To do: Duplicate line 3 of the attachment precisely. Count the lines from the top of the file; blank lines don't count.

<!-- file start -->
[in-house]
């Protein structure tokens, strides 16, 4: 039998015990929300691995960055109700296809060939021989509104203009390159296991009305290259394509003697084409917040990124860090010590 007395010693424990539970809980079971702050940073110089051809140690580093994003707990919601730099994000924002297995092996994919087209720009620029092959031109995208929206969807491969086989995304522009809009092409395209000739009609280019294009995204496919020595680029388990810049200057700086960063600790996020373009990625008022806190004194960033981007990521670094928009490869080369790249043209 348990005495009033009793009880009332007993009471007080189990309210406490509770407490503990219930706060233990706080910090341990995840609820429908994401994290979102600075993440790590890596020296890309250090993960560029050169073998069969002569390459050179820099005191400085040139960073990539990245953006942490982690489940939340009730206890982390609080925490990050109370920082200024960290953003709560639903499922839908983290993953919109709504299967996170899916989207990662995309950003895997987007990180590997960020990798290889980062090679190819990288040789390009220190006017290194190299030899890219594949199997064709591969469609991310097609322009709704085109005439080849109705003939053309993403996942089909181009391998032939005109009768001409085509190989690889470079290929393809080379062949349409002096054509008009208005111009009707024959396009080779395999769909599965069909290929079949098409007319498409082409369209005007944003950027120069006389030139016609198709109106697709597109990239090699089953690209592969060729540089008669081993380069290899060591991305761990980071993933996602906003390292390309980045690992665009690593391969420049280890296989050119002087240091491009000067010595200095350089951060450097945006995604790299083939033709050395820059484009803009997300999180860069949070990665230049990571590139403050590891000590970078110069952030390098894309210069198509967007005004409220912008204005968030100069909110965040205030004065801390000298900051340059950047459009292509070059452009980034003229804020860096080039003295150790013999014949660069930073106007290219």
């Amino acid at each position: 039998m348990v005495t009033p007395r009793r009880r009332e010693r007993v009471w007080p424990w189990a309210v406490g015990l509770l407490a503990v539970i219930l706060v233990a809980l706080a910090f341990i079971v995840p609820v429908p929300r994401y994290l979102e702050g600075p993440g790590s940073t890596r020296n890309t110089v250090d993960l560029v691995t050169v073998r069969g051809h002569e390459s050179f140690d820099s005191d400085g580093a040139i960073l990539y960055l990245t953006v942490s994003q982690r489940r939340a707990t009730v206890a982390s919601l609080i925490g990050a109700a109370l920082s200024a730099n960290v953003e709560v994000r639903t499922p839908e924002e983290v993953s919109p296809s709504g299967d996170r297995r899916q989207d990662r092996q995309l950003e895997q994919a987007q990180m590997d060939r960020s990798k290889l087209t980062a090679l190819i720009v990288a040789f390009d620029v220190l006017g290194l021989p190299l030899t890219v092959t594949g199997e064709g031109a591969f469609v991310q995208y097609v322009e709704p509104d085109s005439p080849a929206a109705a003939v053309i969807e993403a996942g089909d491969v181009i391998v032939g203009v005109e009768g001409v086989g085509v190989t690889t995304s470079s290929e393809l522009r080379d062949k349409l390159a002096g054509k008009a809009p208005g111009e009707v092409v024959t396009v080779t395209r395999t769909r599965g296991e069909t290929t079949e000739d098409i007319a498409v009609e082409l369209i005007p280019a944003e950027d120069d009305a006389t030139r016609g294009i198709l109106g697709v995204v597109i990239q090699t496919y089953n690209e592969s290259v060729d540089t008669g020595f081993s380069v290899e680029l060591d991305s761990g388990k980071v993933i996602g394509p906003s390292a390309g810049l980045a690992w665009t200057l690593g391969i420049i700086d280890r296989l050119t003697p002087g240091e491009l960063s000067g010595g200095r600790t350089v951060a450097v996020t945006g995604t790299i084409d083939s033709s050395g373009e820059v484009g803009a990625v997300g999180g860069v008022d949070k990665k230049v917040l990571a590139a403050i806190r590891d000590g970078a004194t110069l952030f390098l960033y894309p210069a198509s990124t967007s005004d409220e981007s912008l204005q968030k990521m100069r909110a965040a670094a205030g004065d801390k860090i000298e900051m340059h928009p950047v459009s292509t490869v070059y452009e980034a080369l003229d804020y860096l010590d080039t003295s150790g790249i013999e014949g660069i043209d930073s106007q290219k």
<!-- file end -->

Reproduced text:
């Amino acid at each position: 039998m348990v005495t009033p007395r009793r009880r009332e010693r007993v009471w007080p424990w189990a309210v406490g015990l509770l407490a503990v539970i219930l706060v233990a809980l706080a910090f341990i079971v995840p609820v429908p929300r994401y994290l979102e702050g600075p993440g790590s940073t890596r020296n890309t110089v250090d993960l560029v691995t050169v073998r069969g051809h002569e390459s050179f140690d820099s005191d400085g580093a040139i960073l990539y960055l990245t953006v942490s994003q982690r489940r939340a707990t009730v206890a982390s919601l609080i925490g990050a109700a109370l920082s200024a730099n960290v953003e709560v994000r639903t499922p839908e924002e983290v993953s919109p296809s709504g299967d996170r297995r899916q989207d990662r092996q995309l950003e895997q994919a987007q990180m590997d060939r960020s990798k290889l087209t980062a090679l190819i720009v990288a040789f390009d620029v220190l006017g290194l021989p190299l030899t890219v092959t594949g199997e064709g031109a591969f469609v991310q995208y097609v322009e709704p509104d085109s005439p080849a929206a109705a003939v053309i969807e993403a996942g089909d491969v181009i391998v032939g203009v005109e009768g001409v086989g085509v190989t690889t995304s470079s290929e393809l522009r080379d062949k349409l390159a002096g054509k008009a809009p208005g111009e009707v092409v024959t396009v080779t395209r395999t769909r599965g296991e069909t290929t079949e000739d098409i007319a498409v009609e082409l369209i005007p280019a944003e950027d120069d009305a006389t030139r016609g294009i198709l109106g697709v995204v597109i990239q090699t496919y089953n690209e592969s290259v060729d540089t008669g020595f081993s380069v290899e680029l060591d991305s761990g388990k980071v993933i996602g394509p906003s390292a390309g810049l980045a690992w665009t200057l690593g391969i420049i700086d280890r296989l050119t003697p002087g240091e491009l960063s000067g010595g200095r600790t350089v951060a450097v996020t945006g995604t790299i084409d083939s033709s050395g373009e820059v484009g803009a990625v997300g999180g860069v008022d949070k990665k230049v917040l990571a590139a403050i806190r590891d000590g970078a004194t110069l952030f390098l960033y894309p210069a198509s990124t967007s005004d409220e981007s912008l204005q968030k990521m100069r909110a965040a670094a205030g004065d801390k860090i000298e900051m340059h928009p950047v459009s292509t490869v070059y452009e980034a080369l003229d804020y860096l010590d080039t003295s150790g790249i013999e014949g660069i043209d930073s106007q290219k």